SUMMER SWITCH

Having hit the comedy switch with Freaky Friday (1972), which put 13-year-old Annabel Andrews into her mother's body for a brief spell of household hassles, Rodgers generates as many laughs by having Annabel's younger brother Ben, now twelve, switch bodies with his father. Both are surprised when it happens in the Port Authority bus station—and a screaming, kicking Dad is dragged off to the summer camp he hated in his own youth while Ben, in beard and business suit, must fly to L.A. for some very sensitive sessions with his new boss, the president of Galaxy Pictures. A serious early goof on Ben's part actually works for his (or his dad's) advantage, and soon he is offered a promotion to vice president and a move to Los Angeles. All in all bland, nice-guy Ben does surprisingly well in this ruthless world where no one is sincere and his goofs are interpreted as gamesmanship. Meanwhile, in alternate chapters, Dad-as-Ben becomes the successful jock he never was the first time round, and the tired old summer-camp material gets a shot in the arm from the switch twist: when the camper protagonist lets down his music-loving best friend to become popular number-two jock, then lets down number-one jock to return to his friend, it is executive Dad, not a developing kid, who is being humanized. The major crisis comes to center on the mother/wife, who is angry that her husband (so it seems) has unilaterally accepted the move to California—but the males are switched back in time to solve that problem, in a way Dad wouldn't have before. Needless to say, father and son end up closer for the ordeal. More important, the mixups along the way are hilariously funny.

Pub Date: Sept. 22, 1982

ISBN: 0060512318

Page Count: 210

Publisher: Harper & Row

Review Posted Online: May 8, 2012

Kirkus Reviews Issue: Sept. 1, 1982

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Plays to Rowling’s fan base; equally suited for gifting and reading aloud or alone.

THE CHRISTMAS PIG

A 7-year-old descends into the Land of the Lost in search of his beloved comfort object.

Jack has loved Dur Pig long enough to wear the beanbag toy into tattered shapelessness—which is why, when his angry older stepsister chucks it out the car window on Christmas Eve, he not only throws a titanic tantrum and viciously rejects the titular replacement pig, but resolves to sneak out to find DP. To his amazement, the Christmas Pig offers to guide him to the place where all lost Things go. Whiffs of childhood classics, assembled with admirable professionalism into a jolly adventure story that plays all the right chords, hang about this tale of loss and love. Along with family drama, Rowling stirs in fantasy, allegory, and generous measures of social and political commentary. Pursued by the Land’s cruel and monstrous Loser, Jack and the Christmas Pig pass through territories from the Wastes of the Unlamented, where booger-throwing Bad Habits roam, to the luxurious City of the Missed for encounters with Hope, Happiness, and Power (a choleric king who rejects a vote that doesn’t go his way). A joyful reunion on the Island of the Beloved turns poignant, but Christmas Eve being “a night for miracles and lost causes,” perhaps there’s still a chance (with a little help from Santa) for everything to come right? In both the narrative and Field’s accomplished, soft-focus illustrations, the cast presents White.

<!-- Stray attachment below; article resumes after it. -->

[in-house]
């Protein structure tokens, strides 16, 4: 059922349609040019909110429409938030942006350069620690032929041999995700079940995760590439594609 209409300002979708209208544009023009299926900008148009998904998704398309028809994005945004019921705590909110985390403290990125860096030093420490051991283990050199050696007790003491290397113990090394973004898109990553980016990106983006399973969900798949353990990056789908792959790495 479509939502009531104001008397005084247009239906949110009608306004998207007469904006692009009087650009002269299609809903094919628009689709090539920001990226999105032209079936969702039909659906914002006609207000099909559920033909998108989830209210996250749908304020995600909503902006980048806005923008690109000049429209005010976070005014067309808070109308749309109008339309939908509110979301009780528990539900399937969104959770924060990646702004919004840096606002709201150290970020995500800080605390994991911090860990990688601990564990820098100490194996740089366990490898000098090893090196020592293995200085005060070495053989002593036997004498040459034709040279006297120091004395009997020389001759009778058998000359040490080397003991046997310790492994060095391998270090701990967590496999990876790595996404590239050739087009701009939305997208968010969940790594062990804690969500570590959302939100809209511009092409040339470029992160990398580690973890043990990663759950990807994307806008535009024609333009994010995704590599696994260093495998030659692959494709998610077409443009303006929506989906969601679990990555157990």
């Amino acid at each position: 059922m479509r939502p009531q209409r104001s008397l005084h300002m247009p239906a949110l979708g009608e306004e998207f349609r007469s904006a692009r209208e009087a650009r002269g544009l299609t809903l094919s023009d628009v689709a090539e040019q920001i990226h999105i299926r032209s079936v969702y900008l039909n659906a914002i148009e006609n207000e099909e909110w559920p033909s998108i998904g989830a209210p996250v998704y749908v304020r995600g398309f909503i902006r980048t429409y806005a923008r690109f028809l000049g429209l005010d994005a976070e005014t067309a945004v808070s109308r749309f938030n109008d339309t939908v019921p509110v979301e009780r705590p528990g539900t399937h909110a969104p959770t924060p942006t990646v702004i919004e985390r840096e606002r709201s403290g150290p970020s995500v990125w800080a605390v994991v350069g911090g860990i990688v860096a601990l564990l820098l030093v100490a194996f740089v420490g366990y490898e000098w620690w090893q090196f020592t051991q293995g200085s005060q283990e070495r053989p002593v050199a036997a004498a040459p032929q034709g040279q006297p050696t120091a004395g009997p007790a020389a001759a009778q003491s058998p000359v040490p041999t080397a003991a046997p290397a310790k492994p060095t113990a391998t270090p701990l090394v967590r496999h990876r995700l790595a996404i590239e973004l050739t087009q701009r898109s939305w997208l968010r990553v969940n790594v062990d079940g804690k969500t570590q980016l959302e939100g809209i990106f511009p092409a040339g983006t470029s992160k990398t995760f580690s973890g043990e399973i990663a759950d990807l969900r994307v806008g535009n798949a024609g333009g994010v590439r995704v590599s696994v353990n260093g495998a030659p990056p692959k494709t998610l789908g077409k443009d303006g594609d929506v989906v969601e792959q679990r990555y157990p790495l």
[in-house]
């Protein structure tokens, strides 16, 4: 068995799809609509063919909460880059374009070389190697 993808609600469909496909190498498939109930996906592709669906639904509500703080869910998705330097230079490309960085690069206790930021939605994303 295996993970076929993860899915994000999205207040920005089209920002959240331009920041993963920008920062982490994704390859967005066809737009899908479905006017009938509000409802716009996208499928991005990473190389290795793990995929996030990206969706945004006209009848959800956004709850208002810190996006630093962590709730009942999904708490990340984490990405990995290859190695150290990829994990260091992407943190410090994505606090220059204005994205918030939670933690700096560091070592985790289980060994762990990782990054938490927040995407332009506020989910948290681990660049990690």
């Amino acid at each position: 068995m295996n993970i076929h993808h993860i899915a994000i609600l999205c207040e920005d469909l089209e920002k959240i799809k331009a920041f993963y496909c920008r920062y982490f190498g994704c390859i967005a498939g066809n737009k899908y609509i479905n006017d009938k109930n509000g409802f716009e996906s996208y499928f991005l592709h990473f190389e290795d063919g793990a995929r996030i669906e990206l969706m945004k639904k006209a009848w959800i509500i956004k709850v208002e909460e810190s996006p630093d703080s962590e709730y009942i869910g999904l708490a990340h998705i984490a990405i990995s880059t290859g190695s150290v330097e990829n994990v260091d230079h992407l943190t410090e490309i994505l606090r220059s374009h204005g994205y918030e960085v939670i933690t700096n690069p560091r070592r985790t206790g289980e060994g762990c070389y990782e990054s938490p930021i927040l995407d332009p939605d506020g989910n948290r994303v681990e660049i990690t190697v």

Plays to Rowling’s fan base; equally suited for gifting and reading aloud or alone. (Fantasy. 8-12)

Pub Date: Oct. 12, 2021

ISBN: 978-1-338-79023-8

Page Count: 288

Publisher: Scholastic

Review Posted Online: Oct. 21, 2021

Kirkus Reviews Issue: Nov. 15, 2021

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Readers can still rely on this series to bring laughs.

WRECKING BALL

From the Diary of a Wimpy Kid series , Vol. 14

The Heffley family’s house undergoes a disastrous attempt at home improvement.

When Great Aunt Reba dies, she leaves some money to the family. Greg’s mom calls a family meeting to determine what to do with their share, proposing home improvements and then overruling the family’s cartoonish wish lists and instead pushing for an addition to the kitchen. Before bringing in the construction crew, the Heffleys attempt to do minor maintenance and repairs themselves—during which Greg fails at the work in various slapstick scenes. Once the professionals are brought in, the problems keep getting worse: angry neighbors, terrifying problems in walls, and—most serious—civil permitting issues that put the kibosh on what work’s been done. Left with only enough inheritance to patch and repair the exterior of the house—and with the school’s dismal standardized test scores as a final straw—Greg’s mom steers the family toward moving, opening up house-hunting and house-selling storylines (and devastating loyal Rowley, who doesn’t want to lose his best friend). While Greg’s positive about the move, he’s not completely uncaring about Rowley’s action. (And of course, Greg himself is not as unaffected as he wishes.) The gags include effectively placed callbacks to seemingly incidental events (the “stress lizard” brought in on testing day is particularly funny) and a lampoon of after-school-special–style problem books. Just when it seems that the Heffleys really will move, a new sequence of chaotic trouble and property destruction heralds a return to the status quo. Whew.

Readers can still rely on this series to bring laughs. (Graphic/fiction hybrid. 8-12)

Pub Date: Nov. 5, 2019

ISBN: 978-1-4197-3903-3

Page Count: 224

Publisher: Amulet/Abrams

Review Posted Online: Nov. 19, 2019

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